The Federal Reserve Board began a two-day meeting on Wednesday, September 16, 2015, to set U.S. monetary policy and possibly increase the influential Federal Funds Rate. Even if the Federal Reserve does not increase interest rates at this meeting, it is likely to do so before the end of 2015. The Federal Reserve Board previously said that it might consider increasing interest rates after unemployment rates dropped below 6%. Unemployment rates have been below 6% since September 2014, according to the U.S. Bureau of Labor Statistics.
When the Federal Reserve Board increases the Federal Funds Rate, it typically does so in increments of 0.25 percentage points. A 0.25% increase in the interest rate won’t have a big impact on the typical borrower’s monthly student loan payment. For example, the monthly loan payment might increase by about $1.25 per $10,000 borrowed, assuming a 10-year repayment term.
But, this increase may mark the start of a series of interest rate increases. The last time the Federal Reserve Board increased interest rates, it did so in a series of 17 quarter-point increases over a two-year period from June 2004 to June 2006. The cumulative 4.25% interest rate increase is enough to have a measurable impact on monthly student loan payments, about $75 per month (and $9,000 in total) on a 10-year repayment term for a borrower with $35,000 in student loan debt.
Although the Federal Funds Rate does not directly affect the cost of student loans, changes in the Federal Funds Rate leads to similar changes in other key interest rates, such as the LIBOR index rate, the Prime Lending Rate and the interest rates on U.S. Treasuries. The interest rates on federal and private student loans are based on these index rates.
Borrowers who have fixed interest rates do not need to do anything, since the interest rates on their loans will not change. For example, federal student loans have had fixed rates since July 1, 2006. (Borrowers with older federal student loans that have variable interest rates can lock in a fixed rate by consolidating the loans into the Direct Consolidation Loan program at www.StudentLoans.gov. Most borrowers who had variable-rate federal student loans previously consolidated them in 2005, when they were able to lock in historically low interest rates.)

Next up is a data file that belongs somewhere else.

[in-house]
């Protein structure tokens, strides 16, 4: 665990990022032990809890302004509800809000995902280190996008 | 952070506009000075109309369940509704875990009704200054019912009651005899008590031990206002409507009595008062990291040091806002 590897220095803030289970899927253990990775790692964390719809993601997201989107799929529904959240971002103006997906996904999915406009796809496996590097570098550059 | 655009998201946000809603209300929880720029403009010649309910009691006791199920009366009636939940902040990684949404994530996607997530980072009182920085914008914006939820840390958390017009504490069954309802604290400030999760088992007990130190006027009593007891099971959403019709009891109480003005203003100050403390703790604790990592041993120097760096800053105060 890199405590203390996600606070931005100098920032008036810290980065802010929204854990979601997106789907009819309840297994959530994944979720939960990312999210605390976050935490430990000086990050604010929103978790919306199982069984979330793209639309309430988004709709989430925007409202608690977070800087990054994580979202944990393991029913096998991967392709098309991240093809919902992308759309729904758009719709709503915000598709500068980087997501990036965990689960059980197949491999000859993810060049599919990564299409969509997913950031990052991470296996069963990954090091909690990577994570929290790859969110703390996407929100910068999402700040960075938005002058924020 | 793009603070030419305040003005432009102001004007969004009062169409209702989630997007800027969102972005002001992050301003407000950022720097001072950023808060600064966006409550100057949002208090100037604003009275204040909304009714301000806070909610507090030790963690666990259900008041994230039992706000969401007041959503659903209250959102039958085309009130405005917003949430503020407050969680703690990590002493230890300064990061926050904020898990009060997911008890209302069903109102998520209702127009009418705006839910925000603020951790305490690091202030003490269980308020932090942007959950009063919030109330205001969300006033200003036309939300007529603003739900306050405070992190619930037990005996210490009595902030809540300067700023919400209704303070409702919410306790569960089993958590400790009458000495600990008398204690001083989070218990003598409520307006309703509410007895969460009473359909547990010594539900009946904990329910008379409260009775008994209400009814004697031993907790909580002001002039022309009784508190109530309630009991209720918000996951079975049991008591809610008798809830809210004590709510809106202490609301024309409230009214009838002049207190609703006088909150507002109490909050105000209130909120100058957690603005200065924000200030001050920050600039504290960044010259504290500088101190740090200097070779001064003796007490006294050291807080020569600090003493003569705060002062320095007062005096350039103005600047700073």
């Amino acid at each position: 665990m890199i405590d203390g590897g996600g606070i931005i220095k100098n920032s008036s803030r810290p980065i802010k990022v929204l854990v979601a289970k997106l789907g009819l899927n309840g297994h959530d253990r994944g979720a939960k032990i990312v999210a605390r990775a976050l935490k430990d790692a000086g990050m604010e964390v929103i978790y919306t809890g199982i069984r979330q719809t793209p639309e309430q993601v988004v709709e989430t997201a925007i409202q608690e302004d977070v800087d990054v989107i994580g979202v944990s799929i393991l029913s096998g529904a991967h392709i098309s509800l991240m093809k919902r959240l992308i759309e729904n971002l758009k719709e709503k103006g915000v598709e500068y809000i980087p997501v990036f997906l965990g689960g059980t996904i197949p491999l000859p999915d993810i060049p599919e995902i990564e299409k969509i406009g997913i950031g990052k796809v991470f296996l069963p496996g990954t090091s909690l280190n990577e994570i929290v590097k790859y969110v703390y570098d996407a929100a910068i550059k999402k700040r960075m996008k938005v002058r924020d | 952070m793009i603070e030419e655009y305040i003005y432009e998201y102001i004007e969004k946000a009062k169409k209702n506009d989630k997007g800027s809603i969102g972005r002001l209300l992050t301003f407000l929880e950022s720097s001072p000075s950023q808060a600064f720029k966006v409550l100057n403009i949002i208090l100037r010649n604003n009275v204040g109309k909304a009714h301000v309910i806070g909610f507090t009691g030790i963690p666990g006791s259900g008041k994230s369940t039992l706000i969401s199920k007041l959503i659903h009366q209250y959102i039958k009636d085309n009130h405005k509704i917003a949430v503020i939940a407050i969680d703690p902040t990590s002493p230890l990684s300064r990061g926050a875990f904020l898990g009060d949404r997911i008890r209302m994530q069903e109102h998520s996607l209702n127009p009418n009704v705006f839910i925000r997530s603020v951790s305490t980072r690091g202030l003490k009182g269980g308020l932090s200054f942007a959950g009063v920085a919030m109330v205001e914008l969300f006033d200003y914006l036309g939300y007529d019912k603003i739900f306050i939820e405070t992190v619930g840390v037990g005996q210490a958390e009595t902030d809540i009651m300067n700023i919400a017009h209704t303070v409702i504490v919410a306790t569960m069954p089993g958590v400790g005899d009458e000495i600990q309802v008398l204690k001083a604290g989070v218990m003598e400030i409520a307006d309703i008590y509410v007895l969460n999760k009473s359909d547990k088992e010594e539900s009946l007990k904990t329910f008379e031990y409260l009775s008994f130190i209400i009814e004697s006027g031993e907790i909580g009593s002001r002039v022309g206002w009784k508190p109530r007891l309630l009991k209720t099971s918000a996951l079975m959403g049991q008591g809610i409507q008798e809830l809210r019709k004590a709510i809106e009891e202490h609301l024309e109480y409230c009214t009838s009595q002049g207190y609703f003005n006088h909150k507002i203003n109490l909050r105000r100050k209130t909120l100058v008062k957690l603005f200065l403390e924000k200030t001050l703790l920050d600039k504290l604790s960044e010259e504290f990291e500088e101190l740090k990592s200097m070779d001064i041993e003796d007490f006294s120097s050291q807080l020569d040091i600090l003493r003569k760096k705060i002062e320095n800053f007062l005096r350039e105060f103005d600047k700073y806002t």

However, borrowers who have loans with variable interest rates may wish to refinance their variable-rate loans into fixed-rate loans, before interest rates start increasing too much. Most private student loan borrowers have variable interest rates. Borrowers can refinance private student loans into fixed-rate private student loans at www.StudentLoanConsolidator.com. Lenders refinancing private student loans include Citizens Bank, CommonBond, Darien Rowayton Bank, Earnest,LendKey, SoFi, and Wells Fargo, among others.
The interest rate on a fixed-rate private student loan will generally be a few percentage points higher than the interest rate on a variable-rate private student loan, because the fixed interest rate takes into account the assumption that prevailing interest rates will increase.
Fixed-rate private student loans tend to have shorter repayment terms, to keep the fixed interest rate from being too much higher than the corresponding variable rate. A longer repayment term will require a higher fixed rate, since the lender’s cost of funds is likely to increase over time as the Federal Reserve Board increases interest rates.
If a borrower is several years beyond his or her college graduation and has been managing his or her credit responsibly, the borrower may be able to qualify for a lower interest rate on a private consolidation loan because of improvements in the borrower’s credit scores. To get a good credit score, the borrower must make all loan payments on time, not just the student loan payments. A single late payment is all it takes to ruin an otherwise great credit score.
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